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How to build your retirement from corrections

If you look at retirement like a standard four-sided foundation, it features four cornerstones: activity, financial, physical and emotional

Goodbye, prison. I’ll be going now. It was truly a unique experience working here.

As I write this, I am 15 weeks away from my last day of work in corrections. I remember my very first day inside as if it were yesterday. The 25 years following have evaporated like ice cubes on the sidewalk in mid-summer.

Reactions to retirement vary and are quite individual. Retirement scares some while it excites others. I have had both of those emotions and many more as I ponder my post-corrections future.

For many months, I have revisited the topic of retiring from the profession. What follows is a blend of introspection and advice from colleagues and loved ones. Conventional wisdom about retirement is also featured. As a disclaimer, I am not a life coach. Quite simply, these are my opinions.

I believe that planning a retirement is like building a foundation for a dwelling. If we suppose that retirement is like a standard four-sided foundation, it would feature four cornerstones: activity, financial, physical and emotional.

It is better to have a well-conceived foundation so that all that is built upon it later is stable. This can be done by asking questions about each cornerstone.

Activity Cornerstone

The activities cornerstone is all about how time will be spent.

  • Will you work at another job when you retire?
  • Do you have hobbies? If not, have you made a list of things you would like to do?
  • Must you conduct activities that you find meaningful or are you content with anything to keep active? For example, are you comfortable with digging a hole and filling it the next day just to stay busy, or does the activity need a deeper reason than just finishing a task?
  • Will you try new things?

Financial Cornerstone

The financial cornerstone is about how you will pay for your post-corrections existence.

  • Have you attended retirement seminars?
  • Have you conducted a thorough and realistic financial self-assessment?
  • Did you assess your financial needs by looking ahead?
  • Are you the kind of person who is driven by purchasing new items?
  • Do you have contingency plans?
  • How long can you tighten your belt?
  • Will you need a part-time job?

Physical Cornerstone

The physical cornerstone forces you to answer some tough questions about your personal health.

  • How is the overall state of your current health?
  • Have you sought a physician’s assessment?
  • Do you have a plan for diet and exercise?
  • How does your family history look in terms of health?
  • Do you possess willpower and fortitude?
  • Have you honestly looked at your healthy and unhealthy influences?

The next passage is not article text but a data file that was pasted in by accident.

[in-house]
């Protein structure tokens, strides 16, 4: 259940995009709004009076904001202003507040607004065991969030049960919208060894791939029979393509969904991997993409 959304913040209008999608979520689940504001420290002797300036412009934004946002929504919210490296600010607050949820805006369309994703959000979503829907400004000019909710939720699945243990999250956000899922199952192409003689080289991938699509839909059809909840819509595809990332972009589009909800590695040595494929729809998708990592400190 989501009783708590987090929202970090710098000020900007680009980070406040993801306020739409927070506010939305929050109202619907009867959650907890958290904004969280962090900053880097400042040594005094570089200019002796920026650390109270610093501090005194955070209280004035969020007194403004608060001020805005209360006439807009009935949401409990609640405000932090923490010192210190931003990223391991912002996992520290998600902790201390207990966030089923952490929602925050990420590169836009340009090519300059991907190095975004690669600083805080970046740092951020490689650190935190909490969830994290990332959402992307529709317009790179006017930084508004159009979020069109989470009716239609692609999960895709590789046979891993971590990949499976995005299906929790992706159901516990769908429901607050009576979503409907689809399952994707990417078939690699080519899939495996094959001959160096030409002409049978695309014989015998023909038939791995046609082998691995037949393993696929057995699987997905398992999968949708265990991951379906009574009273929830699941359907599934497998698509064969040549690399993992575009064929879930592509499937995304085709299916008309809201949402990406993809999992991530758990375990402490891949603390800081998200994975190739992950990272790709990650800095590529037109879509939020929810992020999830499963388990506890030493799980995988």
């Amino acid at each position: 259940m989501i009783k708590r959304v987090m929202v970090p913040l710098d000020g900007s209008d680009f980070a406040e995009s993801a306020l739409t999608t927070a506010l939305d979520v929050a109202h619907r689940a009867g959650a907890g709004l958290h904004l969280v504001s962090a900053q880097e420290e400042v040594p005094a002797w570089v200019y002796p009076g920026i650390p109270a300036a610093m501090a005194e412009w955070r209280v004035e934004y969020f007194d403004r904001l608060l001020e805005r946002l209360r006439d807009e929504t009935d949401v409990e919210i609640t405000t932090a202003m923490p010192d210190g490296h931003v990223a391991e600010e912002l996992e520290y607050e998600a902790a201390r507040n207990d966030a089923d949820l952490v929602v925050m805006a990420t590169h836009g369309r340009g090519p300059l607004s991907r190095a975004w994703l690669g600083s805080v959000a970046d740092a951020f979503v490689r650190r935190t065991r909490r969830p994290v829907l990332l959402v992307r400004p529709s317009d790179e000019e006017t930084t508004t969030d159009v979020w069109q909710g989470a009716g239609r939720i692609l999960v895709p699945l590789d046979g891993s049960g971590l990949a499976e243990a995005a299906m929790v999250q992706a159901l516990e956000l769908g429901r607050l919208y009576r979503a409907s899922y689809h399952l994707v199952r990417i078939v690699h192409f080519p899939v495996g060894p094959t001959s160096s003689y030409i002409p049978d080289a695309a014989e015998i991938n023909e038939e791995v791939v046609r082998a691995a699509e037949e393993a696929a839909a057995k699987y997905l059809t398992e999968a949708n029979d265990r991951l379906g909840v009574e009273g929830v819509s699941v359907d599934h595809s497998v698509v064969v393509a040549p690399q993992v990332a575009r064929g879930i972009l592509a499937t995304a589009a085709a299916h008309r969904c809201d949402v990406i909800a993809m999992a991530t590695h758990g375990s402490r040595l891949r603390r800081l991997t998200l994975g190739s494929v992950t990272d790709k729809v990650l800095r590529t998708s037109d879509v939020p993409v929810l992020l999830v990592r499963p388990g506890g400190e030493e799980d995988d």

Emotional Cornerstone

The emotional cornerstone requires you to look inward to assess your emotional health.

  • Will you miss the rush, stress and adrenaline of corrections?
  • Do you have de-stressing tactics?
  • How much of your identity is intertwined with your job in corrections?
  • How can you substitute feelings of accomplishment that you may have felt while on the job?

How everything connects

The four cornerstones are not merely sequential. That is to say, it is not a simple conceptual walk around the structure, looking at each cornerstone one at a time. The cornerstones interconnect and buttress one another (see Figure 1).


Figure 1: The four cornerstones of your retirement foundation.

Photo/Joe Bouchard

For example, if you are inactive you may become depressed. Thus the activities cornerstone may impact the emotional cornerstone. If you are financially insolvent, you may not be able to engage in activities.

Here are some of my thoughts on how to plan for retirement from corrections:

  • Start planning early.
  • Ask questions.
  • Attend seminars.
  • Know yourself.
  • Change plans as needed. You need not be locked into details that seemed to work early in the planning.
  • Be realistic.

Twenty-five years serving as a corrections professional involves a lot of work with plenty of stress. I think it is enough time in the field. But it is something I do not regret. I will eventually see how well my retirement planning fits my needs.

I also acknowledge that retirement is a very personal decision. And you, dear reader, may embrace the advice, sample parts, or reject it as a whole. Whatever your course of action, as a fellow corrections professional, I wish you the best in retirement. You have earned it. May your last foundation be sturdy and work for you.

Joe Bouchard worked in a maximum correctional facility for 25 years and is now retired. He continues to write and present on many corrections topics. He is the former editor of The Correctional Trainer. Bouchard has been an instructor of corrections and criminal justice since 1999. He currently teaches at Keweenaw Bay Ojibwa Community College. Bouchard also has online writing clips at He is also the author of three corrections books for LRP publications and 10 books for IACTP’s series of training exercises books. Order now.